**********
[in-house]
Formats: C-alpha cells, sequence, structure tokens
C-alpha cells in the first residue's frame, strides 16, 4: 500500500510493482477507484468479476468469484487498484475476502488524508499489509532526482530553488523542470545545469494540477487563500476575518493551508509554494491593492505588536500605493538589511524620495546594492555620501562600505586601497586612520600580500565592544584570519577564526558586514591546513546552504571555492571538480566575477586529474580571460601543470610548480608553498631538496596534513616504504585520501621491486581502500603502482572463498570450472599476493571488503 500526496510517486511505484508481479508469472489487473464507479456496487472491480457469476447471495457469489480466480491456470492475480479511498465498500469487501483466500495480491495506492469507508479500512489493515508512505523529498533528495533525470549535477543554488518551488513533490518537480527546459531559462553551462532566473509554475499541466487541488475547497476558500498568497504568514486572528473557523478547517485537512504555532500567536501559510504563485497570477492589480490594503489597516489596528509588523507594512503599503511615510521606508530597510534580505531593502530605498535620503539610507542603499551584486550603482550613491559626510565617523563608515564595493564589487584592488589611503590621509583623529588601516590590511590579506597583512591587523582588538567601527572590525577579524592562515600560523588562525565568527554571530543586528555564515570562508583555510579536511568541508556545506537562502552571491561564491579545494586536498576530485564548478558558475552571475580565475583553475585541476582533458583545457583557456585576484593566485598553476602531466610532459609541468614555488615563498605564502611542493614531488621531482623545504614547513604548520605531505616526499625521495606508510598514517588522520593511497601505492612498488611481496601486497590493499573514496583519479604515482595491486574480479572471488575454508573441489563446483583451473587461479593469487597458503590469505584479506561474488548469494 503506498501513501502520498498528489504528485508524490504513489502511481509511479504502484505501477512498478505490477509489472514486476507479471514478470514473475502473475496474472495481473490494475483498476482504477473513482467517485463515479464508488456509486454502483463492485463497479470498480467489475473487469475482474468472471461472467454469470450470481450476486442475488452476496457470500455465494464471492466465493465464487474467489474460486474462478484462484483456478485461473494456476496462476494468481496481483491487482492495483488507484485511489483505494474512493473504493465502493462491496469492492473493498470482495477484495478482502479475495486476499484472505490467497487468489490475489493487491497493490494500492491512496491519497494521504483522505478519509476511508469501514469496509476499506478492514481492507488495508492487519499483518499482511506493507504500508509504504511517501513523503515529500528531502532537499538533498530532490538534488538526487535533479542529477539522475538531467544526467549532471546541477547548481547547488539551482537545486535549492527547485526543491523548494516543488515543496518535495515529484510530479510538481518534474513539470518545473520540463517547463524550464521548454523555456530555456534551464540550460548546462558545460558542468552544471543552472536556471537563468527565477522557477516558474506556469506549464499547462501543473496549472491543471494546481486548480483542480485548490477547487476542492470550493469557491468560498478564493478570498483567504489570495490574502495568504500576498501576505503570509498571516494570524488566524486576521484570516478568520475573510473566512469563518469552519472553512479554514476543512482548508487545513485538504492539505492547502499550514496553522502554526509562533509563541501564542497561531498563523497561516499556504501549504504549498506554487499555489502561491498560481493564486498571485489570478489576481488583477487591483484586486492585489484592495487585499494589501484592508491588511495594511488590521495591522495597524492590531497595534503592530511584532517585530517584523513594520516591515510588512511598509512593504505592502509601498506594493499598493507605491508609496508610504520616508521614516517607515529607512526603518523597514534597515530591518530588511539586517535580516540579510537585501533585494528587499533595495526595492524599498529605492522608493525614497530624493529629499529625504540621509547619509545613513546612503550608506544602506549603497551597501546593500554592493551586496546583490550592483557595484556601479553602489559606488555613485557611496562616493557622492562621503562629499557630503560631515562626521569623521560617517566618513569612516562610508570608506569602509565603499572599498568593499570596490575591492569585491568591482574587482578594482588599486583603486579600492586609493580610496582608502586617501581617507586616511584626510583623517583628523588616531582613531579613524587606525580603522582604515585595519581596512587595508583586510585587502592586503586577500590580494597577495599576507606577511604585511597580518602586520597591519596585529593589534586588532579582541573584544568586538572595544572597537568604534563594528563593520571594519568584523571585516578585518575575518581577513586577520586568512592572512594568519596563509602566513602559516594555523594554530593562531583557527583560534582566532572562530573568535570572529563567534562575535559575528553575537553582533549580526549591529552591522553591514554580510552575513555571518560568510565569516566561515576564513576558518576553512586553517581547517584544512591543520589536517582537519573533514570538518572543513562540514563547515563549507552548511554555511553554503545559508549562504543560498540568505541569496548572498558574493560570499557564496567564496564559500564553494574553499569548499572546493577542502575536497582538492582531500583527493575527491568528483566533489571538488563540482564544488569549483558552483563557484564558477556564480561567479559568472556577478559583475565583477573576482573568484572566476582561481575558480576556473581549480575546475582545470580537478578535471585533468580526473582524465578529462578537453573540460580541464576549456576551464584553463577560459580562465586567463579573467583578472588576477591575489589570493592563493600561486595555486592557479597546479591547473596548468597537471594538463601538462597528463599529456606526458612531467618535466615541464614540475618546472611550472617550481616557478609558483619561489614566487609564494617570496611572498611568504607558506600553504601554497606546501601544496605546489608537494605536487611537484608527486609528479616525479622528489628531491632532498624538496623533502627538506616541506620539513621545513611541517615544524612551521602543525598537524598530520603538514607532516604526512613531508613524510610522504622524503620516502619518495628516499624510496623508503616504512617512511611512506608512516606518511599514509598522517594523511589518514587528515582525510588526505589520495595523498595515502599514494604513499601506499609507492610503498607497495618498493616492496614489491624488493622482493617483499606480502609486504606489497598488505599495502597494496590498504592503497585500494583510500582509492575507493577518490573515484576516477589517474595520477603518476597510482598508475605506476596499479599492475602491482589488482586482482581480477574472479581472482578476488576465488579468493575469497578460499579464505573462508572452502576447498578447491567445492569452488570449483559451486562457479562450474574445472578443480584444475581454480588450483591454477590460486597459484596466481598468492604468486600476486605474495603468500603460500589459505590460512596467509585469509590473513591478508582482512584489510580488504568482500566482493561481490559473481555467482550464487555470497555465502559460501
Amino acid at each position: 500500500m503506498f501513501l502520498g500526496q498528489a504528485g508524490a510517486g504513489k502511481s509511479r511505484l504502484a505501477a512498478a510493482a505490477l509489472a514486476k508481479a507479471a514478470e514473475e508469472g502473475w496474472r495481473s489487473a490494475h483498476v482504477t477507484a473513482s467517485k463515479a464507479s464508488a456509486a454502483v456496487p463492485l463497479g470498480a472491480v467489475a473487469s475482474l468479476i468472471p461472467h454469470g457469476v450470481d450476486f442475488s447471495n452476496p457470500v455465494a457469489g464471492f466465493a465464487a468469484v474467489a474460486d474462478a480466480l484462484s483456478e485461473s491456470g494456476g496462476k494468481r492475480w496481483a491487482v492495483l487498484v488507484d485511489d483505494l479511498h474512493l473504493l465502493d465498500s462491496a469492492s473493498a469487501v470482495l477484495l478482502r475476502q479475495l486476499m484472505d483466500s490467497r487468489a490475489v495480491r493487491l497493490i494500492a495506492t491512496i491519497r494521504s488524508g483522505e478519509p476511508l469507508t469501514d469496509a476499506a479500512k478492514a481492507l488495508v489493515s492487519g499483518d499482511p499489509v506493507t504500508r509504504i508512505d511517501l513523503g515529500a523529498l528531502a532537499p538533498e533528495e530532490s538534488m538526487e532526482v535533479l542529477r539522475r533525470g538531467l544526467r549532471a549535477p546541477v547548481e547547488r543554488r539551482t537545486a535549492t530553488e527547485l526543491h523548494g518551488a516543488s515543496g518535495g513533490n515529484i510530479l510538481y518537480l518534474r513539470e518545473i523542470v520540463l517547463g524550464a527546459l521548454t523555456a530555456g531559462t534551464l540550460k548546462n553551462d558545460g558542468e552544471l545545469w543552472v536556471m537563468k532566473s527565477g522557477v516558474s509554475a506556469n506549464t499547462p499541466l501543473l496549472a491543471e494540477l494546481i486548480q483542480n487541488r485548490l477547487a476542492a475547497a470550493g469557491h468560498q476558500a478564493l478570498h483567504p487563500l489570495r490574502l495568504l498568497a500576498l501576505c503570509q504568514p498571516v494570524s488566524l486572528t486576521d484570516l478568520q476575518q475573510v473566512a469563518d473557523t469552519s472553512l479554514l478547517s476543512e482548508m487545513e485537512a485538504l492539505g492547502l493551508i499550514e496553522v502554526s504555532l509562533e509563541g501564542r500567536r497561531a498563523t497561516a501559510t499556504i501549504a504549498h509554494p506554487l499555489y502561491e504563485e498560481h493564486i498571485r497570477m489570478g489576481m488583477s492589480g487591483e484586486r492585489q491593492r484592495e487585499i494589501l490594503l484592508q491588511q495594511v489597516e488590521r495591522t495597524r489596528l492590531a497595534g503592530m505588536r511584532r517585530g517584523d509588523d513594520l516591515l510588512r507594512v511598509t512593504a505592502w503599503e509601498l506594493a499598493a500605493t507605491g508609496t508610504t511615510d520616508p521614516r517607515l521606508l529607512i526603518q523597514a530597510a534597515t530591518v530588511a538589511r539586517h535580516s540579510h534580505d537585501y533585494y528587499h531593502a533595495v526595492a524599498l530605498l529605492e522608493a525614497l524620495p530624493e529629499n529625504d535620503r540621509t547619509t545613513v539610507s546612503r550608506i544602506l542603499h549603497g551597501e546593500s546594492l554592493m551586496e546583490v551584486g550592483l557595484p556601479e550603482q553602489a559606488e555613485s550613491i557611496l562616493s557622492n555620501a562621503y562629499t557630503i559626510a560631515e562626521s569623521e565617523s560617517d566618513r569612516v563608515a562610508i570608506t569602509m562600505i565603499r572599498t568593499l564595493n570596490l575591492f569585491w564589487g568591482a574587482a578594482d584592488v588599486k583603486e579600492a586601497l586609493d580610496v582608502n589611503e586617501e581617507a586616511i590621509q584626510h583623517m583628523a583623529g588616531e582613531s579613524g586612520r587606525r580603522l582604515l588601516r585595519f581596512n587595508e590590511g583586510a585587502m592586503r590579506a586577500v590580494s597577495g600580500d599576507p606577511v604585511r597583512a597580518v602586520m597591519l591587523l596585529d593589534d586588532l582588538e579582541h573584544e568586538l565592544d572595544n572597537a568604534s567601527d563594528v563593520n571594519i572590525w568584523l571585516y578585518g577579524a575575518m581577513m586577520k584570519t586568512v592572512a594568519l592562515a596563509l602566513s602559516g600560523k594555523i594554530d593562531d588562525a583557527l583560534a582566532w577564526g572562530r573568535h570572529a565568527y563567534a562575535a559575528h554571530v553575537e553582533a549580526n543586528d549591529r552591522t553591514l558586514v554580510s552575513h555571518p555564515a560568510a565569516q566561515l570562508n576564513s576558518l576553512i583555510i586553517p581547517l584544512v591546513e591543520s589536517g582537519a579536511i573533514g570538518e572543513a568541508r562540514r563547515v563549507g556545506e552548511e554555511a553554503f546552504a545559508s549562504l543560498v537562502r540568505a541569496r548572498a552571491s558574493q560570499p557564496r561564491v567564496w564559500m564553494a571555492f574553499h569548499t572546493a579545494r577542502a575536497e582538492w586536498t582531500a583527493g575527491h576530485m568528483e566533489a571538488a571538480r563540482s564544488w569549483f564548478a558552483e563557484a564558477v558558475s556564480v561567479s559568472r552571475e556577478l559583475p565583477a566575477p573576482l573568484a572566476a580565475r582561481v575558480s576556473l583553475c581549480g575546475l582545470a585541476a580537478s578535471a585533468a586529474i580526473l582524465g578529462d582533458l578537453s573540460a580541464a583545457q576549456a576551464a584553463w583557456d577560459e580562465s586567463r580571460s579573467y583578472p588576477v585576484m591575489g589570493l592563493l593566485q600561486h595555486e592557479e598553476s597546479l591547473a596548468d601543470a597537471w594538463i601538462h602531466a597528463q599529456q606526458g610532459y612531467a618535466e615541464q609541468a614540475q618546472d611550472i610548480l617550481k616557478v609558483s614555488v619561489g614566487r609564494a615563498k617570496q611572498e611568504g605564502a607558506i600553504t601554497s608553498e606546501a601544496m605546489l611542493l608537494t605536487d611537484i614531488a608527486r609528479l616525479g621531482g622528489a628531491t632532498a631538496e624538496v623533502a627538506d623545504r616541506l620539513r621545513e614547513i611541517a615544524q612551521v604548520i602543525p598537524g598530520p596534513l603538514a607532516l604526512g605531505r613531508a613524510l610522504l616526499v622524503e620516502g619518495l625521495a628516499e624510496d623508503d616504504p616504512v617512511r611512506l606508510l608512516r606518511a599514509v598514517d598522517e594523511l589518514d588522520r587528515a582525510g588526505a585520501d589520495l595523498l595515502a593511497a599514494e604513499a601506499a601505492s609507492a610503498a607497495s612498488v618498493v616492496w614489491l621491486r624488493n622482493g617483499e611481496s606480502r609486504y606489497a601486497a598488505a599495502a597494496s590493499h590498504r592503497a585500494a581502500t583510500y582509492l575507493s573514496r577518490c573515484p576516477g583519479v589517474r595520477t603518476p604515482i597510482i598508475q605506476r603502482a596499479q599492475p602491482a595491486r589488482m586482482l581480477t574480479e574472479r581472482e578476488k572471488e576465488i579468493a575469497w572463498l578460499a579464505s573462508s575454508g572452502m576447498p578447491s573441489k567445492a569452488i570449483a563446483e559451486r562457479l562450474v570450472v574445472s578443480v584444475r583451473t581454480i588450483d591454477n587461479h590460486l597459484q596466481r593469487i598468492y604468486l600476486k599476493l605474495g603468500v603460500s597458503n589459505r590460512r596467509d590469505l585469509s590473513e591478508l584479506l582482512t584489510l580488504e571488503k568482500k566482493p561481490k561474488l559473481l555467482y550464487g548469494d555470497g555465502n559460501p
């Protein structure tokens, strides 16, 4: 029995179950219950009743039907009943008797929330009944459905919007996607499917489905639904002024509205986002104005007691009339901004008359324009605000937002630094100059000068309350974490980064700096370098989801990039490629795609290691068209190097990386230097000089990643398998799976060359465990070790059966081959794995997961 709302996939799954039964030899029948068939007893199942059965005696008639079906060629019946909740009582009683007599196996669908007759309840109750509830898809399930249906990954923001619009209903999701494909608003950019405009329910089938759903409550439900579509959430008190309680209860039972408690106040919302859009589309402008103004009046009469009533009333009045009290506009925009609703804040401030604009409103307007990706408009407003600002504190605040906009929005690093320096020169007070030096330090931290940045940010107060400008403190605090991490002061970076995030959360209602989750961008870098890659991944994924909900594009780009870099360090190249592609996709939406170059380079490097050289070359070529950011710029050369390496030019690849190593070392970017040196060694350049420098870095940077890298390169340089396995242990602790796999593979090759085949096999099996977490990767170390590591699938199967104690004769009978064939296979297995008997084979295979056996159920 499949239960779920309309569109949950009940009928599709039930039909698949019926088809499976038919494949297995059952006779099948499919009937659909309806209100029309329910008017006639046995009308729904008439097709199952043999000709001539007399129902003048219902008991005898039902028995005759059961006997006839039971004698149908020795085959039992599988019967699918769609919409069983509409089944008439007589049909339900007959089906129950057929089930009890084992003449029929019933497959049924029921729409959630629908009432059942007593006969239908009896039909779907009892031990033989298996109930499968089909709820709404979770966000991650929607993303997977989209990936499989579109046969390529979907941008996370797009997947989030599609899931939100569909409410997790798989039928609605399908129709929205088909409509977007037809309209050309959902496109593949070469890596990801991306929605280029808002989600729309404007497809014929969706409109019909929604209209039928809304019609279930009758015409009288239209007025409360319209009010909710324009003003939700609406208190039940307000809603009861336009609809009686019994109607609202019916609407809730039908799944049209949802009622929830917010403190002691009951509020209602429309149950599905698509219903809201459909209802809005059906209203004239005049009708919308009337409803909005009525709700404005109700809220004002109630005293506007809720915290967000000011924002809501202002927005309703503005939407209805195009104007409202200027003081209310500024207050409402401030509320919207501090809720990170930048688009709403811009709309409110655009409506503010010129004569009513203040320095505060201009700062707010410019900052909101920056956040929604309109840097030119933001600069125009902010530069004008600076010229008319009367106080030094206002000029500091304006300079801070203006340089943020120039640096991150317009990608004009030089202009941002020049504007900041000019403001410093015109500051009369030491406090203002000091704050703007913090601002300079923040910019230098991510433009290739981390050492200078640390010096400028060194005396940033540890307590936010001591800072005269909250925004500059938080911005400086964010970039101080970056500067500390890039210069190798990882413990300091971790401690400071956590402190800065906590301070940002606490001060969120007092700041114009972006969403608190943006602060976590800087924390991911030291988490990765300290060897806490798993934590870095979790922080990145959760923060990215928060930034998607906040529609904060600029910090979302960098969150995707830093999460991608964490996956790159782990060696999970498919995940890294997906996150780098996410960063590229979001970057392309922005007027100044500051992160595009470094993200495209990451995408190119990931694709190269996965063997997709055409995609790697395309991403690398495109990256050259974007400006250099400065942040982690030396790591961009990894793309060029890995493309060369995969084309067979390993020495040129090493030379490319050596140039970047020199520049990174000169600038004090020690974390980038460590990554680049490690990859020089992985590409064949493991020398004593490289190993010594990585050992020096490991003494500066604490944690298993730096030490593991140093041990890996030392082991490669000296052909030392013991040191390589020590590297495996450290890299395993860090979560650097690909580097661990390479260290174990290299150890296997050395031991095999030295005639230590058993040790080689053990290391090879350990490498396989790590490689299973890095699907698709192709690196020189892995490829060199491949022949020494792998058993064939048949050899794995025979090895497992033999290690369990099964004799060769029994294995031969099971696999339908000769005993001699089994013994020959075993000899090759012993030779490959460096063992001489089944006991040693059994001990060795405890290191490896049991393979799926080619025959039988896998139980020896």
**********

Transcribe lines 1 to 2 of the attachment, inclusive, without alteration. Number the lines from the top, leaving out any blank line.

[in-house]
Formats: C-alpha cells, sequence, structure tokens